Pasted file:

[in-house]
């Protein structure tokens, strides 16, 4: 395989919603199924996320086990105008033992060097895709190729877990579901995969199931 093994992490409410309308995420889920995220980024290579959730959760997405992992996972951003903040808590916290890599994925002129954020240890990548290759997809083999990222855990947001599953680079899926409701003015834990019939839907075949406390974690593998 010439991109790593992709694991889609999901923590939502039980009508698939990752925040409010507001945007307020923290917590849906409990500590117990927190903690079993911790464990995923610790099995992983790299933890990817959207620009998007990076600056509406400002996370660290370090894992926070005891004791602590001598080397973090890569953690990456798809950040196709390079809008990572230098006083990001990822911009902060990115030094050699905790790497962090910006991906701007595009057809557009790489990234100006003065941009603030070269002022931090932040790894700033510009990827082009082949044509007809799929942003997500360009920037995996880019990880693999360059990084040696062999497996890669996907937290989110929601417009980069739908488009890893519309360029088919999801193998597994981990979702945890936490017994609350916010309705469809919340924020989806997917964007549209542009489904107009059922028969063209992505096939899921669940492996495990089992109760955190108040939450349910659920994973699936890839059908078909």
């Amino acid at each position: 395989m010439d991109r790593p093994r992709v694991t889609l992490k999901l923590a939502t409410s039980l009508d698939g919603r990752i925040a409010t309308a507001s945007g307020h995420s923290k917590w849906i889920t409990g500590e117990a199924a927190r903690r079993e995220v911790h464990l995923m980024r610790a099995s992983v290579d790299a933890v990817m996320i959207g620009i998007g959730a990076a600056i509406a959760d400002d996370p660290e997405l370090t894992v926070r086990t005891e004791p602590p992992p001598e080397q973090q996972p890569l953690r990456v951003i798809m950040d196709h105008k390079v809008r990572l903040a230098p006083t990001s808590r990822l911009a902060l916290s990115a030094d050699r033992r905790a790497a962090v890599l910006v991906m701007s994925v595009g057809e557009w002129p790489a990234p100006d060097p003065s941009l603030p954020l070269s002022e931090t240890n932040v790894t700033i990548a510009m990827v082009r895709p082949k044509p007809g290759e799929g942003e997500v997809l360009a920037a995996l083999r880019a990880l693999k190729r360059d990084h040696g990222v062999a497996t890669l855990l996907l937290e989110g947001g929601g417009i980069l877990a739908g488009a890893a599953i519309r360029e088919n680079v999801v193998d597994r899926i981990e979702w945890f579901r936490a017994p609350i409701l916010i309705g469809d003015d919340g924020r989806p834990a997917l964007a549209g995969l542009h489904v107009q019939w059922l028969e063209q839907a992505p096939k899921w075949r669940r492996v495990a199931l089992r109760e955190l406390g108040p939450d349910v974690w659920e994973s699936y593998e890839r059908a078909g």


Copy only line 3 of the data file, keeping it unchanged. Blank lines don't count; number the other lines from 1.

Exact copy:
């Amino acid at each position: 395989m010439d991109r790593p093994r992709v694991t889609l992490k999901l923590a939502t409410s039980l009508d698939g919603r990752i925040a409010t309308a507001s945007g307020h995420s923290k917590w849906i889920t409990g500590e117990a199924a927190r903690r079993e995220v911790h464990l995923m980024r610790a099995s992983v290579d790299a933890v990817m996320i959207g620009i998007g959730a990076a600056i509406a959760d400002d996370p660290e997405l370090t894992v926070r086990t005891e004791p602590p992992p001598e080397q973090q996972p890569l953690r990456v951003i798809m950040d196709h105008k390079v809008r990572l903040a230098p006083t990001s808590r990822l911009a902060l916290s990115a030094d050699r033992r905790a790497a962090v890599l910006v991906m701007s994925v595009g057809e557009w002129p790489a990234p100006d060097p003065s941009l603030p954020l070269s002022e931090t240890n932040v790894t700033i990548a510009m990827v082009r895709p082949k044509p007809g290759e799929g942003e997500v997809l360009a920037a995996l083999r880019a990880l693999k190729r360059d990084h040696g990222v062999a497996t890669l855990l996907l937290e989110g947001g929601g417009i980069l877990a739908g488009a890893a599953i519309r360029e088919n680079v999801v193998d597994r899926i981990e979702w945890f579901r936490a017994p609350i409701l916010i309705g469809d003015d919340g924020r989806p834990a997917l964007a549209g995969l542009h489904v107009q019939w059922l028969e063209q839907a992505p096939k899921w075949r669940r492996v495990a199931l089992r109760e955190l406390g108040p939450d349910v974690w659920e994973s699936y593998e890839r059908a078909g």